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Posted 09/12/2008

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Signs That The U.S. Foreclosure Rate May Be Cresting

3 states accounted for more than half of the nation's foreclosure activity in August 2008RealtyTrac released its foreclosure data for August 2008, its headline reading in the usual Armageddon-like style:

FORECLOSURE ACTIVITY INCREASES
12 PERCENT IN AUGUST
Activity Up 27 Percent From August 2007

But, as is also typical, the news isn't nearly as dire as the headline would make us believe.

Looking at the data, it appears that U.S. foreclosure rates may have already crested because states like Ohio, Michigan and Florida showed marked improvement, as have some other states.

RealtyTrac even acknowledges as much on its corporate blog.

In addition, the report also contained two choice nuggets about where these foreclosures are happening.  According to the data:

  1. Just 3 states accounted for more than half of the nation's foreclosure activity
  2. The 80/20 Rule is still in effect

This tells us that the "national foreclosure crisis" isn't really national.  It's isolated to a few states and a few neighborhoods.  Nationwide, it's closer to business as usual and homeowners are doing just fine.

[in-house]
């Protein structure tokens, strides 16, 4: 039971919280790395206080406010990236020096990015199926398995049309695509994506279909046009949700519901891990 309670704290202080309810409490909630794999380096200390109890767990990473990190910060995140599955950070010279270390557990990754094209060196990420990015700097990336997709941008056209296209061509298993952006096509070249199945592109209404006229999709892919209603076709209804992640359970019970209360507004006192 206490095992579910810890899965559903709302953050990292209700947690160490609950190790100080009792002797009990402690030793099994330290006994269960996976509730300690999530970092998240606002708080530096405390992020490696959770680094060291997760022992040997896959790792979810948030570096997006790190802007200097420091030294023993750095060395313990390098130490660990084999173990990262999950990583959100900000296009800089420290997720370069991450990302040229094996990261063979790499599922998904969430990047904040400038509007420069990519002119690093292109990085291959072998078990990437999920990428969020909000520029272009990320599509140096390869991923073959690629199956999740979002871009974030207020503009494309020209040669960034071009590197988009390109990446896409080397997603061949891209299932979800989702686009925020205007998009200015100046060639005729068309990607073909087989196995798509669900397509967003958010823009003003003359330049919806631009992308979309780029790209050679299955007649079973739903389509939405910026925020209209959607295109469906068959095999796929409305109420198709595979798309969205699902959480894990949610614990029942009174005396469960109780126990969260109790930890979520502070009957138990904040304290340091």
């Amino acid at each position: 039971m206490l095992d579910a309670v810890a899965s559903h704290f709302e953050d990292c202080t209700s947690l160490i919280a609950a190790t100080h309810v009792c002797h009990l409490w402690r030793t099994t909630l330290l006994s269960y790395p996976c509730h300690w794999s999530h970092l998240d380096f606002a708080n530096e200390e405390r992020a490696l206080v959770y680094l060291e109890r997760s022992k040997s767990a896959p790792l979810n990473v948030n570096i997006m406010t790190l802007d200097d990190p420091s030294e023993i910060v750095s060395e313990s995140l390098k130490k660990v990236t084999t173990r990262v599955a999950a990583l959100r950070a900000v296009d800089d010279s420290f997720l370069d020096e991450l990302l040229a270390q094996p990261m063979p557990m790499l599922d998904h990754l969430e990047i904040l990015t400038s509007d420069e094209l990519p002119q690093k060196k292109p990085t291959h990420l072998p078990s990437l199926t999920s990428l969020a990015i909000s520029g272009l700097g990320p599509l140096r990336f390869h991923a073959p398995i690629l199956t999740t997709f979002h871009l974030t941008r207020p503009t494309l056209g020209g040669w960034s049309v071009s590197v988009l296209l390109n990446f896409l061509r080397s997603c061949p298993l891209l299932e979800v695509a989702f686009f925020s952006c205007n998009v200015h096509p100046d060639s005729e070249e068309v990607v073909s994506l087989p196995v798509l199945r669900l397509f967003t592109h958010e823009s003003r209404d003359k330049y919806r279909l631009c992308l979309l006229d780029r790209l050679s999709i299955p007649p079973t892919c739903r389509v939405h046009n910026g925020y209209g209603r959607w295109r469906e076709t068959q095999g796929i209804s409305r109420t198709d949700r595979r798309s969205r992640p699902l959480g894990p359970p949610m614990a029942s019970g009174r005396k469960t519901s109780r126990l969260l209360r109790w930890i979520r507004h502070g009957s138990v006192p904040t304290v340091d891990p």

National trends are relevant, however, because when lenders take losses anywhere in their portfolio, they're apt to tighten mortgage guidelines everywhere.  This is a major reason why qualifying for a home loan is harder than it used to be, and why some lenders have onerous rules in states like Florida and California.

Tightening mortgage guidelines can be a preventative step.

Now, a few months doesn't make a trend, but the slowing rate of foreclosures may portend a gradual guideline loosening sometime in late-2009.  If lenders are less fearful of loss, after all, they would be more inclined to take on additional risk.

Ironically, this would help slow the foreclosure rate even faster because with looser mortgage guidelines, more homeowners could refinance their way out of trouble, or out of high interest rates.

The information contained on The Mortgage Reports website is for informational purposes only and is not an advertisement for products offered by Full Beaker. The views and opinions expressed herein are those of the author and do not reflect the policy or position of Full Beaker, its officers, parent, or affiliates.

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